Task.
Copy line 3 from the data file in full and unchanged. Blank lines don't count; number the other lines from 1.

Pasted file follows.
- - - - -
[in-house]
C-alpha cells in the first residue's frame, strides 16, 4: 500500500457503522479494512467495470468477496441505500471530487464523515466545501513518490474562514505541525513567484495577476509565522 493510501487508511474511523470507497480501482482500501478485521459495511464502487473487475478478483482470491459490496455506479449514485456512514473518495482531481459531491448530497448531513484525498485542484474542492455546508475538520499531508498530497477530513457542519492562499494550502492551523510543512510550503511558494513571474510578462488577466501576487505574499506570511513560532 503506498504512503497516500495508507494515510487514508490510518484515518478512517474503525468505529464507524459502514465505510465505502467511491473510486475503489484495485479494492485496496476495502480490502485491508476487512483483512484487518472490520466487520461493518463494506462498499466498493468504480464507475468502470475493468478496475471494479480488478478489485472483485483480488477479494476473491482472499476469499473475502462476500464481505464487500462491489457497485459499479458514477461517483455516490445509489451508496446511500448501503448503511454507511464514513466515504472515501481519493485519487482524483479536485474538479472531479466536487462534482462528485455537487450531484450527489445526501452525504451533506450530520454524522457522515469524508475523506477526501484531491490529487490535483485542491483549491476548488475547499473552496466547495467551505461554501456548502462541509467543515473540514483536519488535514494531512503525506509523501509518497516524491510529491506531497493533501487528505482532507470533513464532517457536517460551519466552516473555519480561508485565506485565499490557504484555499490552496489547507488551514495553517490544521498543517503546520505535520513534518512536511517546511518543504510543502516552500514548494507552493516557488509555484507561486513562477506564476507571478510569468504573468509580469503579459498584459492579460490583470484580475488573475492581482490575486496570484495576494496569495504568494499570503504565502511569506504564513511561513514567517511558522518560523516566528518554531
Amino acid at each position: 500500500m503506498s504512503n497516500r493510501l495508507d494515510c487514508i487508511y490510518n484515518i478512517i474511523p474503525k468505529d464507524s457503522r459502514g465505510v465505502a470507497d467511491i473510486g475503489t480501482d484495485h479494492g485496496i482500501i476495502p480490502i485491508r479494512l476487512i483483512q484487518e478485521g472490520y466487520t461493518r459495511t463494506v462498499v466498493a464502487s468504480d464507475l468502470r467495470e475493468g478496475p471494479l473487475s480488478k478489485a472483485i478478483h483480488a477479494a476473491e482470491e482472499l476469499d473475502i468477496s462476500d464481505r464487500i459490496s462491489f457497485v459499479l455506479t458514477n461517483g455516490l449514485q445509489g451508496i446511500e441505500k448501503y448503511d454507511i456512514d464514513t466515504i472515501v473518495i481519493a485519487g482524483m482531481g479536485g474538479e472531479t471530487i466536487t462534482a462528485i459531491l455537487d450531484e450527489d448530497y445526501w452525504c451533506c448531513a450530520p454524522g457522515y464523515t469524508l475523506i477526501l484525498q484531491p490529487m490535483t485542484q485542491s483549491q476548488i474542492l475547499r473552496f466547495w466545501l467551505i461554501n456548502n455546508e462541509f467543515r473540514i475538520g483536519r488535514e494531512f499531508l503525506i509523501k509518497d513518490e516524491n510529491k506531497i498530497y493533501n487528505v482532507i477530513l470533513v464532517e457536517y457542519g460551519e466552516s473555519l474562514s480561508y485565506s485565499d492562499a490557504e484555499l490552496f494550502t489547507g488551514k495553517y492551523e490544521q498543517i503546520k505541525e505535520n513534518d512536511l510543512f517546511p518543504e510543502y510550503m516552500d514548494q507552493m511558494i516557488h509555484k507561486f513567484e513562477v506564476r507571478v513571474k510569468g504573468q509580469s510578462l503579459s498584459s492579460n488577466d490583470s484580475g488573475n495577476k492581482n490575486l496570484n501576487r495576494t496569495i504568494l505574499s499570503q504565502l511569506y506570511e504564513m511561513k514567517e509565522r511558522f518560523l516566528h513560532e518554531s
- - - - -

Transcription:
Amino acid at each position: 500500500m503506498s504512503n497516500r493510501l495508507d494515510c487514508i487508511y490510518n484515518i478512517i474511523p474503525k468505529d464507524s457503522r459502514g465505510v465505502a470507497d467511491i473510486g475503489t480501482d484495485h479494492g485496496i482500501i476495502p480490502i485491508r479494512l476487512i483483512q484487518e478485521g472490520y466487520t461493518r459495511t463494506v462498499v466498493a464502487s468504480d464507475l468502470r467495470e475493468g478496475p471494479l473487475s480488478k478489485a472483485i478478483h483480488a477479494a476473491e482470491e482472499l476469499d473475502i468477496s462476500d464481505r464487500i459490496s462491489f457497485v459499479l455506479t458514477n461517483g455516490l449514485q445509489g451508496i446511500e441505500k448501503y448503511d454507511i456512514d464514513t466515504i472515501v473518495i481519493a485519487g482524483m482531481g479536485g474538479e472531479t471530487i466536487t462534482a462528485i459531491l455537487d450531484e450527489d448530497y445526501w452525504c451533506c448531513a450530520p454524522g457522515y464523515t469524508l475523506i477526501l484525498q484531491p490529487m490535483t485542484q485542491s483549491q476548488i474542492l475547499r473552496f466547495w466545501l467551505i461554501n456548502n455546508e462541509f467543515r473540514i475538520g483536519r488535514e494531512f499531508l503525506i509523501k509518497d513518490e516524491n510529491k506531497i498530497y493533501n487528505v482532507i477530513l470533513v464532517e457536517y457542519g460551519e466552516s473555519l474562514s480561508y485565506s485565499d492562499a490557504e484555499l490552496f494550502t489547507g488551514k495553517y492551523e490544521q498543517i503546520k505541525e505535520n513534518d512536511l510543512f517546511p518543504e510543502y510550503m516552500d514548494q507552493m511558494i516557488h509555484k507561486f513567484e513562477v506564476r507571478v513571474k510569468g504573468q509580469s510578462l503579459s498584459s492579460n488577466d490583470s484580475g488573475n495577476k492581482n490575486l496570484n501576487r495576494t496569495i504568494l505574499s499570503q504565502l511569506y506570511e504564513m511561513k514567517e509565522r511558522f518560523l516566528h513560532e518554531s